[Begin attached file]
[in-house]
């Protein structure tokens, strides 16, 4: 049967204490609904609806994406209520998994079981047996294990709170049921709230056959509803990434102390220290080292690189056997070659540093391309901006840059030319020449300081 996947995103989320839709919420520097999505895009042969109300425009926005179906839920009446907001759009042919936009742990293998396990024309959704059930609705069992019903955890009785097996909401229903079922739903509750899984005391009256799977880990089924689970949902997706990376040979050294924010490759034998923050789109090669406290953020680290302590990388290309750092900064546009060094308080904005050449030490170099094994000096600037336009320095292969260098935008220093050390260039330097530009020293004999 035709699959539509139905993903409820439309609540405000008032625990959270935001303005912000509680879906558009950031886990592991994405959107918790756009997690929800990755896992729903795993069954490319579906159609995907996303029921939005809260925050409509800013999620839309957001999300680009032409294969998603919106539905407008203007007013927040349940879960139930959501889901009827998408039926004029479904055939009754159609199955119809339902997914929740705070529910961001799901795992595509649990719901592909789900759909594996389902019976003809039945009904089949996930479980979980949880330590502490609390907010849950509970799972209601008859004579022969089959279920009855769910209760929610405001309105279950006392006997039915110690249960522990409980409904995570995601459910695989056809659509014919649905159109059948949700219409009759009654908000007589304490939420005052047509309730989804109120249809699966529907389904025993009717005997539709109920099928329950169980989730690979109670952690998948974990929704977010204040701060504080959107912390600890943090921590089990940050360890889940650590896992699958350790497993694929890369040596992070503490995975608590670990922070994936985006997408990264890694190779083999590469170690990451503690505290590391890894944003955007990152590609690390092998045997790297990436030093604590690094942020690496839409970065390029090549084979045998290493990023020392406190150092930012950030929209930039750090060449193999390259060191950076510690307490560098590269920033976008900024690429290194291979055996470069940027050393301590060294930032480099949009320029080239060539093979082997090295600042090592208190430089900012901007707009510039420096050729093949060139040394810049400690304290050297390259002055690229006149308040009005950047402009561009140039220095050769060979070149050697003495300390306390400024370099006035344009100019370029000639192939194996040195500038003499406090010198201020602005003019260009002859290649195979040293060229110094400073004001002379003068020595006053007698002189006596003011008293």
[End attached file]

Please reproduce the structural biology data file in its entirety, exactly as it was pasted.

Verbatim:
[in-house]
């Protein structure tokens, strides 16, 4: 049967204490609904609806994406209520998994079981047996294990709170049921709230056959509803990434102390220290080292690189056997070659540093391309901006840059030319020449300081 996947995103989320839709919420520097999505895009042969109300425009926005179906839920009446907001759009042919936009742990293998396990024309959704059930609705069992019903955890009785097996909401229903079922739903509750899984005391009256799977880990089924689970949902997706990376040979050294924010490759034998923050789109090669406290953020680290302590990388290309750092900064546009060094308080904005050449030490170099094994000096600037336009320095292969260098935008220093050390260039330097530009020293004999 035709699959539509139905993903409820439309609540405000008032625990959270935001303005912000509680879906558009950031886990592991994405959107918790756009997690929800990755896992729903795993069954490319579906159609995907996303029921939005809260925050409509800013999620839309957001999300680009032409294969998603919106539905407008203007007013927040349940879960139930959501889901009827998408039926004029479904055939009754159609199955119809339902997914929740705070529910961001799901795992595509649990719901592909789900759909594996389902019976003809039945009904089949996930479980979980949880330590502490609390907010849950509970799972209601008859004579022969089959279920009855769910209760929610405001309105279950006392006997039915110690249960522990409980409904995570995601459910695989056809659509014919649905159109059948949700219409009759009654908000007589304490939420005052047509309730989804109120249809699966529907389904025993009717005997539709109920099928329950169980989730690979109670952690998948974990929704977010204040701060504080959107912390600890943090921590089990940050360890889940650590896992699958350790497993694929890369040596992070503490995975608590670990922070994936985006997408990264890694190779083999590469170690990451503690505290590391890894944003955007990152590609690390092998045997790297990436030093604590690094942020690496839409970065390029090549084979045998290493990023020392406190150092930012950030929209930039750090060449193999390259060191950076510690307490560098590269920033976008900024690429290194291979055996470069940027050393301590060294930032480099949009320029080239060539093979082997090295600042090592208190430089900012901007707009510039420096050729093949060139040394810049400690304290050297390259002055690229006149308040009005950047402009561009140039220095050769060979070149050697003495300390306390400024370099006035344009100019370029000639192939194996040195500038003499406090010198201020602005003019260009002859290649195979040293060229110094400073004001002379003068020595006053007698002189006596003011008293």